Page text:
Turkish judges in Strasbourg: an effective remedy?

On 5 and 6 December the conference Judicial independence under threat? – organized by the Council of Europe and the Konrad Adenauer Stiftung – took place in Strasbourg. Both Diego García-Sayán, the UN Special rapporteur on the Independence of Judges and Lawyers and our board member Ybo Buruma were present at this conference. The question regarding when and under what conditions the European Court of Human Rights will provide an effective remedy for dismissed and detained Turkish judges inspired them both to write a column.

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Imprisoned judges and judicial independence

The mere number of imprisoned Turkish judges is so intimidating, that a very special gesture is necessary if judicial independence in Turkey is to be protected. Would it not be preferable to deal with the cases in Strasbourg even before all the domestic remedies have been exhausted? Judges for Judges board member Ybo Buruma has the impression that the European Court of Human Rights does not wish to follow this line of reasoning.

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Anniversaries: The Good, the Bad and the Ugly

The UN’s Special Rapporteur on the independence of judges and lawyers Diego García-Sayán has been particularly affected by the visible lack of action on the part of the exemplary European Court of Human Rights regarding the serious violations of human rights in Turkey. With hundreds of judges still imprisoned, organisations of lawyers destroyed and their members also in prison, it is alarming that the Court is acting as if judicial institutions and legal defence are still functioning normally.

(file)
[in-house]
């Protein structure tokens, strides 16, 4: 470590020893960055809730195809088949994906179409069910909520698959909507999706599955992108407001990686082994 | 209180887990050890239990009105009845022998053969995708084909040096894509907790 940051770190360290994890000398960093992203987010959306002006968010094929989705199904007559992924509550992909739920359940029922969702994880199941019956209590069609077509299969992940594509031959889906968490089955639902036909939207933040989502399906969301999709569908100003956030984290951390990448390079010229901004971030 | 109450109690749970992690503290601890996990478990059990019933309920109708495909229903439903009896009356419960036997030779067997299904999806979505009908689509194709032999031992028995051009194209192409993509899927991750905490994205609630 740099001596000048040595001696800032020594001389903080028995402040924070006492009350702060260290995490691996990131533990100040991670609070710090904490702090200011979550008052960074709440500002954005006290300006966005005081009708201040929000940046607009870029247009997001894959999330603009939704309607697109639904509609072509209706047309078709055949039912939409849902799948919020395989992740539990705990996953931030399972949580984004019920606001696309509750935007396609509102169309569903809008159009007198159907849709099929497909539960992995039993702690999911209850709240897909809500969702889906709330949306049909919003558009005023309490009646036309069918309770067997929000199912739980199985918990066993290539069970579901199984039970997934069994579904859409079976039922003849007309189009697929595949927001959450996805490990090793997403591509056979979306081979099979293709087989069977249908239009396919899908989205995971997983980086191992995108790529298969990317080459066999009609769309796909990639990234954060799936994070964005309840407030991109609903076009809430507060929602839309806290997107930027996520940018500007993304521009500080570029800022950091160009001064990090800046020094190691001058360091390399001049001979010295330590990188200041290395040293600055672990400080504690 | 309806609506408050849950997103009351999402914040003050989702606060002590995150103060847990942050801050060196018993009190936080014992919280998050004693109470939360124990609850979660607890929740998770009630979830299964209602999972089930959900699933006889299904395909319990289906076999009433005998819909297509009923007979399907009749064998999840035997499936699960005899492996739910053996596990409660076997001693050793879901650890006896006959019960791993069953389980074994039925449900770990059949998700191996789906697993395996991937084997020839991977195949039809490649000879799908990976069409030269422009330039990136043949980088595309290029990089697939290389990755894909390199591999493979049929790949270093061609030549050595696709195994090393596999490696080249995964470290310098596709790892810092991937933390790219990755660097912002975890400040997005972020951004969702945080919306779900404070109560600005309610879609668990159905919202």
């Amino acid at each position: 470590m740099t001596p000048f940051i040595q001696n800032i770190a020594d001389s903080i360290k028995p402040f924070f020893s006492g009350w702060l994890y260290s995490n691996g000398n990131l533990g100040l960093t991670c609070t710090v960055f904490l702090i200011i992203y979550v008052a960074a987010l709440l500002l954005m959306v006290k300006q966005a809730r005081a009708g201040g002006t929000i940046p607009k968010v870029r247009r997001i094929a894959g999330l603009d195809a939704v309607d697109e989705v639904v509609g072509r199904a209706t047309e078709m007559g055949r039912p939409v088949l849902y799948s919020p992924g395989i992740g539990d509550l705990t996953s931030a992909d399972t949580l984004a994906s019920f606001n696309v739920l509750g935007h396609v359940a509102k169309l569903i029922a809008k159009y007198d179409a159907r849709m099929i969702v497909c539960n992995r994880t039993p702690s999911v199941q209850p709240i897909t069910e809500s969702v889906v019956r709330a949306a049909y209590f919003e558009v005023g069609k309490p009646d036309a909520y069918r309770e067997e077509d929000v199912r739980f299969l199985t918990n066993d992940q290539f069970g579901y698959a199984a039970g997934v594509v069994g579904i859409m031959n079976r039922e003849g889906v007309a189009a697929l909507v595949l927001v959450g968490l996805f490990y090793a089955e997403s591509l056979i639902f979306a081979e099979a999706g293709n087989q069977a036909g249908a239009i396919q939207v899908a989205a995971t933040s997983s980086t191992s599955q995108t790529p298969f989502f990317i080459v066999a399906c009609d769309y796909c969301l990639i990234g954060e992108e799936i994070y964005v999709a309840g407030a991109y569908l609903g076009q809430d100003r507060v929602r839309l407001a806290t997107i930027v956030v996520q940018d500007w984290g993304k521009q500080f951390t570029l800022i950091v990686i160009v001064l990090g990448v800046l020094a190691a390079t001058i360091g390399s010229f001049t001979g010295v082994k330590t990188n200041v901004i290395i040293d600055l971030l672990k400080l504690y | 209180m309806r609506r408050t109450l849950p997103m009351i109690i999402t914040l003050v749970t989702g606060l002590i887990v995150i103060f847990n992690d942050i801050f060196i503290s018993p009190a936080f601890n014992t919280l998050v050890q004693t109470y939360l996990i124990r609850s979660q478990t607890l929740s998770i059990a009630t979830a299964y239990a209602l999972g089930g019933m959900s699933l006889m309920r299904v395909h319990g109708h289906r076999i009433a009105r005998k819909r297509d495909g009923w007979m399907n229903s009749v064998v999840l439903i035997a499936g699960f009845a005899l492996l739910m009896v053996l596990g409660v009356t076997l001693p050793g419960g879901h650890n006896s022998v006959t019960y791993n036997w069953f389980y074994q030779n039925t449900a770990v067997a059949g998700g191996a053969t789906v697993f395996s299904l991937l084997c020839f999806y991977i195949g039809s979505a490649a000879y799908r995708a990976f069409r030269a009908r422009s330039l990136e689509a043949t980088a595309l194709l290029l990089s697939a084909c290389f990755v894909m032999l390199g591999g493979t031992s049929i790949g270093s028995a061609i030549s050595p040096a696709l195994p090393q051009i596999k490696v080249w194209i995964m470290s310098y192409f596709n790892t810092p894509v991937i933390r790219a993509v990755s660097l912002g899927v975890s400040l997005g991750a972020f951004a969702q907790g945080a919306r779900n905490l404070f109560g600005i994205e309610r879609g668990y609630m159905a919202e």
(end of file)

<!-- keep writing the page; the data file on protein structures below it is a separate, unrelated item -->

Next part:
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A Letter from the Polish Judges Association to Frans Timmermans

The President of the National Board of the Polish Judges Association ‘Iustitia’ Krystian Markiewicz urges Vice-President of the European Commission Frans Timmermans to start an infringement procedure against Poland. In his opinion, the Court of Justice of the European Union should be able to evaluate the regulations concerning the disciplinary proceedings against Polish judges and the actions of the politically dependent National Council of the Judiciary. This letter is available in full on our website.

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De laatste zittingsdag van Murat Arslan

Een rechtbank die weinig tot niets zei, geen enkele vraag stelde en alle verzoeken afwees. Een herhaling van het ritueel, dat we ook de voorgaande zittingen hebben gezien. De verdachte en zijn vier advocaten kregen alle ruimte, maar er werd niets mee gedaan. Een eindbeslissing zonder dat de verdediging haar pleidooi heeft gehouden. Dit is het verslag van de laatste zittingsdag in de rechtszaak tegen de Turkse rechter Murat Arslan.

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Criminal conviction of Mr Murat Arslan

 

 

Yesterday, Vaclav Havel Human Rights Prize Winner Murat Arslan, President of the Independent Turkish Judges Association YARSAV, has been convicted under charges of being member of an armed terrorist organization (namely of being active member of FETÖ/PDY) and sentenced to 10 years imprisonment.